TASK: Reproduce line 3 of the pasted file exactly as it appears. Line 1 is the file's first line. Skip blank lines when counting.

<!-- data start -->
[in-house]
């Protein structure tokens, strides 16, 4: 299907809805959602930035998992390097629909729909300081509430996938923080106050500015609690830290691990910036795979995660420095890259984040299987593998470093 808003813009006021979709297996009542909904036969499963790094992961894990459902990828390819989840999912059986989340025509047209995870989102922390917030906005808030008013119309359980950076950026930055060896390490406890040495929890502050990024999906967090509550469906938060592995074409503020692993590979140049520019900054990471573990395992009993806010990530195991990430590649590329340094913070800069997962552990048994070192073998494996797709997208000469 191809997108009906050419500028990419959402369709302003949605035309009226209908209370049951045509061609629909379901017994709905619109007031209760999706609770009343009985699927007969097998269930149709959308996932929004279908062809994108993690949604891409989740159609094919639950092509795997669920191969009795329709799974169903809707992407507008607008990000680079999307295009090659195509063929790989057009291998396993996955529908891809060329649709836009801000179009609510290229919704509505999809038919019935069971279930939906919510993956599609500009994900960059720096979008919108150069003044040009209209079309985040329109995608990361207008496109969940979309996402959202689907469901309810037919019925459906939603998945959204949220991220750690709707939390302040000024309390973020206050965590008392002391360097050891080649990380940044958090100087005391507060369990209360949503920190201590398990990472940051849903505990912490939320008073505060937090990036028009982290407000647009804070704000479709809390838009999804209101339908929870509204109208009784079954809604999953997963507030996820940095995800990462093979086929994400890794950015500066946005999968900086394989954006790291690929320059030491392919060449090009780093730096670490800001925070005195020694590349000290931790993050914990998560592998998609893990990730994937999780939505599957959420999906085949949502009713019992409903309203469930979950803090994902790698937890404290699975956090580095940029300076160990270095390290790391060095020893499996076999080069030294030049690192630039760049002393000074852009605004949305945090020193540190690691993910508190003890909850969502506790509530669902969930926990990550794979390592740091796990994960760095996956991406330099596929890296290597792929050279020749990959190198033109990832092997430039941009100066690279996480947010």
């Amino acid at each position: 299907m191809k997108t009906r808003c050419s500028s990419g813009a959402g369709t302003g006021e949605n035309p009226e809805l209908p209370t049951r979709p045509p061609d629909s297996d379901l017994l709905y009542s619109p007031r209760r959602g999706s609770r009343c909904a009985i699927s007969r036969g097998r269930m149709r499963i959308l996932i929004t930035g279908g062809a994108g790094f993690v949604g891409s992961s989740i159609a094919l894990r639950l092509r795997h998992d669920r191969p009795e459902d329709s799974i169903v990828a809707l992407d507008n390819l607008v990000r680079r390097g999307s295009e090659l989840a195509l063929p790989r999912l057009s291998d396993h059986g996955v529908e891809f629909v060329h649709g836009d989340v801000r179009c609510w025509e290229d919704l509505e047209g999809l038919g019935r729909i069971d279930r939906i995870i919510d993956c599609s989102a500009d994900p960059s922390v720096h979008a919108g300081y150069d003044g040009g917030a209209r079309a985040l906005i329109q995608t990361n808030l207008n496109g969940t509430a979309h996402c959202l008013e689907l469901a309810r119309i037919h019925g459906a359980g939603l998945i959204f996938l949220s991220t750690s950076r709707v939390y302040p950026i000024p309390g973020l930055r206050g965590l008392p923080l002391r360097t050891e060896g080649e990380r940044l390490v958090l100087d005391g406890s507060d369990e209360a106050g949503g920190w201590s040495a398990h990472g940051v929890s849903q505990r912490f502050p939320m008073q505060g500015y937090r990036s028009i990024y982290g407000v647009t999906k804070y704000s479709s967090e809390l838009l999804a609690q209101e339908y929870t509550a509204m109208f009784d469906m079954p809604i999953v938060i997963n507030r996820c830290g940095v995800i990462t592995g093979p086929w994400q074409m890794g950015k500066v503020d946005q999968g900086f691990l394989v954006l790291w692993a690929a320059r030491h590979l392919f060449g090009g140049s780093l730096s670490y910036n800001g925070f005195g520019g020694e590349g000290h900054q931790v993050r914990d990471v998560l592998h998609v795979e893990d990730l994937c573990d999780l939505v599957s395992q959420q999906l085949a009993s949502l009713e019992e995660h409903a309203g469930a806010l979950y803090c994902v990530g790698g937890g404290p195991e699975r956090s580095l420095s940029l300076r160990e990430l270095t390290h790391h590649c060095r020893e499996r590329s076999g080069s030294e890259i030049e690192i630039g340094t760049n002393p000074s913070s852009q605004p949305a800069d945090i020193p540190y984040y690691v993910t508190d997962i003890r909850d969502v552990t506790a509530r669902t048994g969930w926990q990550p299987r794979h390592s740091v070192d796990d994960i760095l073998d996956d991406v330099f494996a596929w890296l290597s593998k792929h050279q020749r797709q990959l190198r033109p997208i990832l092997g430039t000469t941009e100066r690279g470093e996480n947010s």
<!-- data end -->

């Amino acid at each position: 299907m191809k997108t009906r808003c050419s500028s990419g813009a959402g369709t302003g006021e949605n035309p009226e809805l209908p209370t049951r979709p045509p061609d629909s297996d379901l017994l709905y009542s619109p007031r209760r959602g999706s609770r009343c909904a009985i699927s007969r036969g097998r269930m149709r499963i959308l996932i929004t930035g279908g062809a994108g790094f993690v949604g891409s992961s989740i159609a094919l894990r639950l092509r795997h998992d669920r191969p009795e459902d329709s799974i169903v990828a809707l992407d507008n390819l607008v990000r680079r390097g999307s295009e090659l989840a195509l063929p790989r999912l057009s291998d396993h059986g996955v529908e891809f629909v060329h649709g836009d989340v801000r179009c609510w025509e290229d919704l509505e047209g999809l038919g019935r729909i069971d279930r939906i995870i919510d993956c599609s989102a500009d994900p960059s922390v720096h979008a919108g300081y150069d003044g040009g917030a209209r079309a985040l906005i329109q995608t990361n808030l207008n496109g969940t509430a979309h996402c959202l008013e689907l469901a309810r119309i037919h019925g459906a359980g939603l998945i959204f996938l949220s991220t750690s950076r709707v939390y302040p950026i000024p309390g973020l930055r206050g965590l008392p923080l002391r360097t050891e060896g080649e990380r940044l390490v958090l100087d005391g406890s507060d369990e209360a106050g949503g920190w201590s040495a398990h990472g940051v929890s849903q505990r912490f502050p939320m008073q505060g500015y937090r990036s028009i990024y982290g407000v647009t999906k804070y704000s479709s967090e809390l838009l999804a609690q209101e339908y929870t509550a509204m109208f009784d469906m079954p809604i999953v938060i997963n507030r996820c830290g940095v995800i990462t592995g093979p086929w994400q074409m890794g950015k500066v503020d946005q999968g900086f691990l394989v954006l790291w692993a690929a320059r030491h590979l392919f060449g090009g140049s780093l730096s670490y910036n800001g925070f005195g520019g020694e590349g000290h900054q931790v993050r914990d990471v998560l592998h998609v795979e893990d990730l994937c573990d999780l939505v599957s395992q959420q999906l085949a009993s949502l009713e019992e995660h409903a309203g469930a806010l979950y803090c994902v990530g790698g937890g404290p195991e699975r956090s580095l420095s940029l300076r160990e990430l270095t390290h790391h590649c060095r020893e499996r590329s076999g080069s030294e890259i030049e690192i630039g340094t760049n002393p000074s913070s852009q605004p949305a800069d945090i020193p540190y984040y690691v993910t508190d997962i003890r909850d969502v552990t506790a509530r669902t048994g969930w926990q990550p299987r794979h390592s740091v070192d796990d994960i760095l073998d996956d991406v330099f494996a596929w890296l290597s593998k792929h050279q020749r797709q990959l190198r033109p997208i990832l092997g430039t000469t941009e100066r690279g470093e996480n947010s």